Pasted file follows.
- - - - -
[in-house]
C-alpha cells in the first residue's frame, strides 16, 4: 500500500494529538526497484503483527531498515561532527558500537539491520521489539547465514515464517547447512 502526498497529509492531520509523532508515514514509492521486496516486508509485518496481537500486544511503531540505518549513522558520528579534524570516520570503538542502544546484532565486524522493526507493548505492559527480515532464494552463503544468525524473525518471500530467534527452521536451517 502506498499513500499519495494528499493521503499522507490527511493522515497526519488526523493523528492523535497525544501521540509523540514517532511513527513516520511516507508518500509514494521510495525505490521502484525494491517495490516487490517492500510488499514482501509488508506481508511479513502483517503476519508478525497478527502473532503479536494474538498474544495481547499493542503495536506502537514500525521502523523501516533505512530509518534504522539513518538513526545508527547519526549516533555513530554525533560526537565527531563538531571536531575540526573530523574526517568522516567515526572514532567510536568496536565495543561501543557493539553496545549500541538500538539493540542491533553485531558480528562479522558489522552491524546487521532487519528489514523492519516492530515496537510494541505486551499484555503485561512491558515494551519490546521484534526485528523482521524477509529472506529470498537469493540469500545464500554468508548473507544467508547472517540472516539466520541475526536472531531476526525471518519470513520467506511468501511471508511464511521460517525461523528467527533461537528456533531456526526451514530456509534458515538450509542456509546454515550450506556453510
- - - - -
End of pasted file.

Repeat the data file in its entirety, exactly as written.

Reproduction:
[in-house]
C-alpha cells in the first residue's frame, strides 16, 4: 500500500494529538526497484503483527531498515561532527558500537539491520521489539547465514515464517547447512 502526498497529509492531520509523532508515514514509492521486496516486508509485518496481537500486544511503531540505518549513522558520528579534524570516520570503538542502544546484532565486524522493526507493548505492559527480515532464494552463503544468525524473525518471500530467534527452521536451517 502506498499513500499519495494528499493521503499522507490527511493522515497526519488526523493523528492523535497525544501521540509523540514517532511513527513516520511516507508518500509514494521510495525505490521502484525494491517495490516487490517492500510488499514482501509488508506481508511479513502483517503476519508478525497478527502473532503479536494474538498474544495481547499493542503495536506502537514500525521502523523501516533505512530509518534504522539513518538513526545508527547519526549516533555513530554525533560526537565527531563538531571536531575540526573530523574526517568522516567515526572514532567510536568496536565495543561501543557493539553496545549500541538500538539493540542491533553485531558480528562479522558489522552491524546487521532487519528489514523492519516492530515496537510494541505486551499484555503485561512491558515494551519490546521484534526485528523482521524477509529472506529470498537469493540469500545464500554468508548473507544467508547472517540472516539466520541475526536472531531476526525471518519470513520467506511468501511471508511464511521460517525461523528467527533461537528456533531456526526451514530456509534458515538450509542456509546454515550450506556453510